By Joel Warner
By Michael Roberts
By Alan Prendergast
By Michael Roberts
By Michael Roberts
By Amber Taufen
By Patricia Calhoun
By William Breathes
Much of the ombudsman's work focuses on NPL sites, locations so contaminated they've been assigned to the EPA's 1,200-member National Priorities List. (The federal "Superfund"--whose taxing authority expired in 1995--is a trust fund set up to pay for emergency cleanups or abandoned NPL sites where the government, not the long-gone polluter, is forced to pick up the tab.) But the ombudsman's authority "is not limited to NPL or Superfund cases," Kaufman explains. "It can concern anyplace there's contamination of the land and where things may not be working right."
When it comes to regulating businesses that are operating today, the EPA can force waste producers to play by the rules. But its after-the-fact Superfund role is very different. Whenever possible, the federal government tries to get the polluter to clean up a contaminated site; if the EPA has to do the physical work, it will bill the polluter three times its actual cost. Although this system encourages violators to tidy up their own toxic messes, it often means that they, and not the people who live near the Superfund site, call a majority of the shots. The ombudsman position was designed to give the citizen-neighbors a little more say in the matter.
Established by Congress in 1986 as part of the Resource Conservation and Recovery Act (RCRA), yet another solid waste cleanup program, the ombudsman's office was made permanent several years later. Martin, who was recruited for the position by an EPA higher-up, is the second person to hold the job.
"The classical model of ombudsman goes back three, four hundred years ago in Sweden, where you had an official who literally would stand between the king and the governed," Martin says. According to that model, the ombudsman "can investigate any complaint that a person brings to them," says Martin. "I have tried to follow that as much as possible.
"A true ombudsman has to be independent. He can't be told not to look into something, not to think that, not to say that--because that stifles the function," he says. "That's really the first hallmark of a classical ombudsman: independence from the entity you've been charged to look at."
Martin's solid-waste jurisdiction covers landfills, waste facilities, underground storage tanks, "a whole host of things," says Kaufman. "Superfund itself is massive. People live on land, which means what EPA does or doesn't do affects substantial numbers of taxpayers and elected officials. It's not just as simple as, say, limiting [emissions from] automobiles or power plants, or limiting discharges down a river. Land is where Mom and Dad and the kids live. And it's because of that that it cries out for a traditional ombudsman."
Although the ombudsman has no actual power, he can order investigations and make recommendations for change that have real clout. While his policy recommendations usually stay with the suits in Washington, Martin sends to the local EPA administrators his "operational" proposals, such as "dig here, put a monitor there, do more sampling, take another look. I'm no scientist," says Martin, "but I can question the weight or the value of the scientific data overall if I think things haven't been done the way I think they should have been done."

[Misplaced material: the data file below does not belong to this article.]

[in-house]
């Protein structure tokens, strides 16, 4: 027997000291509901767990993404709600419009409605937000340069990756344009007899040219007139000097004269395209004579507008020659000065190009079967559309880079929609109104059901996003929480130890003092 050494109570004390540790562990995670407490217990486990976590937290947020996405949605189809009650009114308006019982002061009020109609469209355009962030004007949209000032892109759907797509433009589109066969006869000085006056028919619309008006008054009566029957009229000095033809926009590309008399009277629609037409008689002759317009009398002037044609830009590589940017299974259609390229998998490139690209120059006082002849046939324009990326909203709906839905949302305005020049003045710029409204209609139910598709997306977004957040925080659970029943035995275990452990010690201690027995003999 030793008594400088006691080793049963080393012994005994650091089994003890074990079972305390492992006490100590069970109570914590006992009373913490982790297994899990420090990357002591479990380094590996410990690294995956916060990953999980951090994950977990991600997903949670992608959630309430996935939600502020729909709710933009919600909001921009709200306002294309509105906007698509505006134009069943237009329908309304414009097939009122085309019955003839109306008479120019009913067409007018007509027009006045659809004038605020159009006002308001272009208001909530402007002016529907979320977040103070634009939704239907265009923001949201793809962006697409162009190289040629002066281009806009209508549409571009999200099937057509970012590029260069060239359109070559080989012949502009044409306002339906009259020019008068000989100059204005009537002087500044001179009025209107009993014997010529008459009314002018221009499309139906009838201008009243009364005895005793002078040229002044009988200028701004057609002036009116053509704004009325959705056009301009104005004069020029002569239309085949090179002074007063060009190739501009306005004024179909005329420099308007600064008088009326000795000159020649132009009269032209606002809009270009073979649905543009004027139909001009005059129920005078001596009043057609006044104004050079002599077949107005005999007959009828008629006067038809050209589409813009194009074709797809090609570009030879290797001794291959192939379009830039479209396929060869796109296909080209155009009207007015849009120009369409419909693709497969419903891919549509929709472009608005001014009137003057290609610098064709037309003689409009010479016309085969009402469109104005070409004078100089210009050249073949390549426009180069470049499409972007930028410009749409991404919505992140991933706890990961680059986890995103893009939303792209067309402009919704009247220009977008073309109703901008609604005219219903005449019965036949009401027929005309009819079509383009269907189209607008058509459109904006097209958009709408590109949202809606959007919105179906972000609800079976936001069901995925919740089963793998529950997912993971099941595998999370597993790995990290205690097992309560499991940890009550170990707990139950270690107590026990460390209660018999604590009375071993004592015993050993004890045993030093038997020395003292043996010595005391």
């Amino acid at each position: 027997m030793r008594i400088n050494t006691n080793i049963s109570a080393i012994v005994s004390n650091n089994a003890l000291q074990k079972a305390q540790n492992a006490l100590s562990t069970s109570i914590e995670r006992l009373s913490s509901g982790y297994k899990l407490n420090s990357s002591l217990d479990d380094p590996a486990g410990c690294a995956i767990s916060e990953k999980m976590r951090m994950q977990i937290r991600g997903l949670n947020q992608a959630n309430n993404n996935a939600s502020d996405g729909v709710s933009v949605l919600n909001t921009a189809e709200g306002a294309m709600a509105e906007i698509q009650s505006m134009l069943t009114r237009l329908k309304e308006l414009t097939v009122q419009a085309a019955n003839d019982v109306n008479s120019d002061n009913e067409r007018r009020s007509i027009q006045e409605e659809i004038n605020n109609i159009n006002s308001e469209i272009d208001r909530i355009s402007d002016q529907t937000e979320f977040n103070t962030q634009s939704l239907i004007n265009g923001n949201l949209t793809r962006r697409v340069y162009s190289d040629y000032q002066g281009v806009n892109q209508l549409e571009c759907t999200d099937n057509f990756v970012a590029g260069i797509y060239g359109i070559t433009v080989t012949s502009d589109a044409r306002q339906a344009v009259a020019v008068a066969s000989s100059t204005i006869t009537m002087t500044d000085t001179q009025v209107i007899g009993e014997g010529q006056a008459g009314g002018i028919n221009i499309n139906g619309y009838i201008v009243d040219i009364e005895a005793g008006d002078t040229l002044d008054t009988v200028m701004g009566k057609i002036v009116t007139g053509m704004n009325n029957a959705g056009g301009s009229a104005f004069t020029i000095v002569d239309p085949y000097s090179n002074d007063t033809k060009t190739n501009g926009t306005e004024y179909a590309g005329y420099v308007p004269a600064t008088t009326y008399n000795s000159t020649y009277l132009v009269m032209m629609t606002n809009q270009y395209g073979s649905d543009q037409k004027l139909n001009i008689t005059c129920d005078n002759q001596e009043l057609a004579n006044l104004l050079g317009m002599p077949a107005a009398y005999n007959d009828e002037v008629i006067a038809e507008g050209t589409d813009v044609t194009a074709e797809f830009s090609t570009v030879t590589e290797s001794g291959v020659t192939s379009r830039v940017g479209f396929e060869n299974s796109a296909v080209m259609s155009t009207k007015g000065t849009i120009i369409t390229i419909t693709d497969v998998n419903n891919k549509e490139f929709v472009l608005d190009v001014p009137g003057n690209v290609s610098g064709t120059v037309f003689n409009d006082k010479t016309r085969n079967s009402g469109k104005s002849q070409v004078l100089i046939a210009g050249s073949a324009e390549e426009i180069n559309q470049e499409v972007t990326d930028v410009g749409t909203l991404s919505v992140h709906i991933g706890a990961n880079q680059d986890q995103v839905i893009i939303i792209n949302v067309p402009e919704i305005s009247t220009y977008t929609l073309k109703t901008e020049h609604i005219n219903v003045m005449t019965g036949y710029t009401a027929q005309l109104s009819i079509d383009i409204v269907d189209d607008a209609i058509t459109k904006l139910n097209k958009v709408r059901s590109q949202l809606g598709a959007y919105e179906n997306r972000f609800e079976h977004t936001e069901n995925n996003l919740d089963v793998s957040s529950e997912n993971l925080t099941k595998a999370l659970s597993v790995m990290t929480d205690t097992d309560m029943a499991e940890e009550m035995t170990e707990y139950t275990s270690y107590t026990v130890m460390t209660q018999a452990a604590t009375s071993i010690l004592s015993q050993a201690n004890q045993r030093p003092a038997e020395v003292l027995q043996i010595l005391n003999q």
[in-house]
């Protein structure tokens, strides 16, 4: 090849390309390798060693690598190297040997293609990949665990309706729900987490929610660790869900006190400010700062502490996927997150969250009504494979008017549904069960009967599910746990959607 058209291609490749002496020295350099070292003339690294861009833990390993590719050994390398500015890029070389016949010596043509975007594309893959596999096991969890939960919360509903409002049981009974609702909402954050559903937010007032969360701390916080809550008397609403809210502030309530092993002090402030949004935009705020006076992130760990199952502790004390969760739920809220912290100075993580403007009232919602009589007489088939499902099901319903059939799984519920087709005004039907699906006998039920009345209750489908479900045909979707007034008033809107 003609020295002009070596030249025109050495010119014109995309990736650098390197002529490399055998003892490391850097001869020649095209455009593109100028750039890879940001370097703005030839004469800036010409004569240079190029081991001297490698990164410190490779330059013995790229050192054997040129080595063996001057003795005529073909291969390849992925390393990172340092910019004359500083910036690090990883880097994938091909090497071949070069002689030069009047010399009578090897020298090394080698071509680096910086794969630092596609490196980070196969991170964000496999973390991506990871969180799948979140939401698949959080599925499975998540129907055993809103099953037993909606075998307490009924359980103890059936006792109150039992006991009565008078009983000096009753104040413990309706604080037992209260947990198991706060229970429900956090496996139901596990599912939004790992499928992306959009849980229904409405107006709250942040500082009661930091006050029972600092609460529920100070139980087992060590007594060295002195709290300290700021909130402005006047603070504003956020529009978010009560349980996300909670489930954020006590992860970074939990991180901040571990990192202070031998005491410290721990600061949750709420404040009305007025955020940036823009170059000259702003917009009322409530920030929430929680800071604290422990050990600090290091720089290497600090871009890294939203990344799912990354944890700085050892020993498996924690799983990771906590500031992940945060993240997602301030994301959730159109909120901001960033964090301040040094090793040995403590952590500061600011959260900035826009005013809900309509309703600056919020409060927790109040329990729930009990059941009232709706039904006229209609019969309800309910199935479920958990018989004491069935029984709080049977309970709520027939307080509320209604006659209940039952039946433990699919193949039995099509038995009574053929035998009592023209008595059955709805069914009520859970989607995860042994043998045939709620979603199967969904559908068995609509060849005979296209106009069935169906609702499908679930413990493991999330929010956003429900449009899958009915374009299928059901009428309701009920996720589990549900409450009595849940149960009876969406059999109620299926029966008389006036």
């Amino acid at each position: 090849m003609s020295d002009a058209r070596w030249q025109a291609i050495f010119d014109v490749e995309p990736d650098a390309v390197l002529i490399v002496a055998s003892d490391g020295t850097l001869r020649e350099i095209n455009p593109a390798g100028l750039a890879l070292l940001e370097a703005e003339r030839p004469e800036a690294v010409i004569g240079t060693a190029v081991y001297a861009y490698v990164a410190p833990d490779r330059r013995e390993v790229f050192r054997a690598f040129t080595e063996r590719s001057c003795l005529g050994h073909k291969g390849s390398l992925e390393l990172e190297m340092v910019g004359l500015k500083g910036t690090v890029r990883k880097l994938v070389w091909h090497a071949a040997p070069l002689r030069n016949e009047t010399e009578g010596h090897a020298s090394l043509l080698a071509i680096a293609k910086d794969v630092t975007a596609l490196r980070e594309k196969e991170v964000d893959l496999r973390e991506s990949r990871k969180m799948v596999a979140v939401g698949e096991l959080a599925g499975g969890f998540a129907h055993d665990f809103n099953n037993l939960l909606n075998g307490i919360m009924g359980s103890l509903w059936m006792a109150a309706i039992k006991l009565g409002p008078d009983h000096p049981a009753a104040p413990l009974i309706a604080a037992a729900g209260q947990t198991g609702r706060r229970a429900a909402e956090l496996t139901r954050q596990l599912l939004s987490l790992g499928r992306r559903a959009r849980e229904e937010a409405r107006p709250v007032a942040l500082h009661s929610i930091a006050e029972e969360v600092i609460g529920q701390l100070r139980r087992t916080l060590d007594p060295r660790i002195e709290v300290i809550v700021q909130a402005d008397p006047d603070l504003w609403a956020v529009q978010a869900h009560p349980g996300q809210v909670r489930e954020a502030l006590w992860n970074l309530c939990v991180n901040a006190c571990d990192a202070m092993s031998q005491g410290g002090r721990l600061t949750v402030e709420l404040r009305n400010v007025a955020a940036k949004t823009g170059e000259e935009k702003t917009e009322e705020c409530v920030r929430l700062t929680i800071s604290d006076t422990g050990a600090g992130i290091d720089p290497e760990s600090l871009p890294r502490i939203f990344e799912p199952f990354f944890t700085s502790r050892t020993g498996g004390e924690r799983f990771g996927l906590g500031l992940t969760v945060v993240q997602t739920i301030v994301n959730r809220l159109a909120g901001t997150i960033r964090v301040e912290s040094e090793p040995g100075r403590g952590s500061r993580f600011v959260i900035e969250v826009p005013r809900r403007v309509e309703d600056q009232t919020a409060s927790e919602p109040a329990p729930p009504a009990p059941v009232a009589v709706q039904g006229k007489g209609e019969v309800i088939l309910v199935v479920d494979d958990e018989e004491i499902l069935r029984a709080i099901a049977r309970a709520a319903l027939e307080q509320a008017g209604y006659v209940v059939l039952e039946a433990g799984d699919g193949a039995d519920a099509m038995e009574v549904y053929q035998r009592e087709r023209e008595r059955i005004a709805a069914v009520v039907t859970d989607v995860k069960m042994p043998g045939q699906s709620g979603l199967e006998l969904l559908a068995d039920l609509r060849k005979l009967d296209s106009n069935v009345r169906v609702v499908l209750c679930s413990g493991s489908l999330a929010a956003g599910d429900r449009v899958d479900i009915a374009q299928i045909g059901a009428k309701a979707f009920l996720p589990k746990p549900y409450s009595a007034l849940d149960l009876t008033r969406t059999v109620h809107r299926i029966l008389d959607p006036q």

As a result of his work, Martin has persuaded the EPA to reverse decisions, reopen cases, shut down incinerators and evacuate entire subdivisions. "Is he beloved and admired within EPA? I would say not," says Joel Hirschhorn, a private environmental consultant who works for grassroots groups across the country and has crossed paths with Martin at a half-dozen Superfund sites. "I would say he's more 'tolerated' within the agency. Let's face it, people with the power in government agencies don't like people like Bob, because their job is to prevent the people in power from doing whatever they want. But does he have influence? Yes."
Martin's first test on the job was in an industrial area just outside Houston, where Monsanto and other chemical companies had dumped wastes for years and a 677-home subdivision had sprung up in the late 1970s. The EPA declared the waste dump a Superfund site in 1983. Marie Flickinger, a local resident with a high school diploma who runs a weekly newspaper called the South Belt-Ellington Leader, pleaded with regional officials for years to look at tumor-plagued dogs and black goo that was seeping up from the driveways of nearby homes. Eleven of the thirteen babies born in the subdivision one year suffered from severe birth defects.
Flickinger and other residents did not like the EPA's planned "remedy" for the site that called for drudging up all the wastes and burning them near the residential area. And so Flickinger lobbied for a visit from the newly appointed ombudsman; at first, when the EPA refused to pay Martin's airfare, she offered a ticket out of her own pocket. She later met Martin and another EPA official at a conference in Dallas. They promised a two-page report on the Brio Superfund site within a week--but the final report actually took three months and numbered more than thirty pages. "They agreed with me on nearly all the issues," says Flickinger.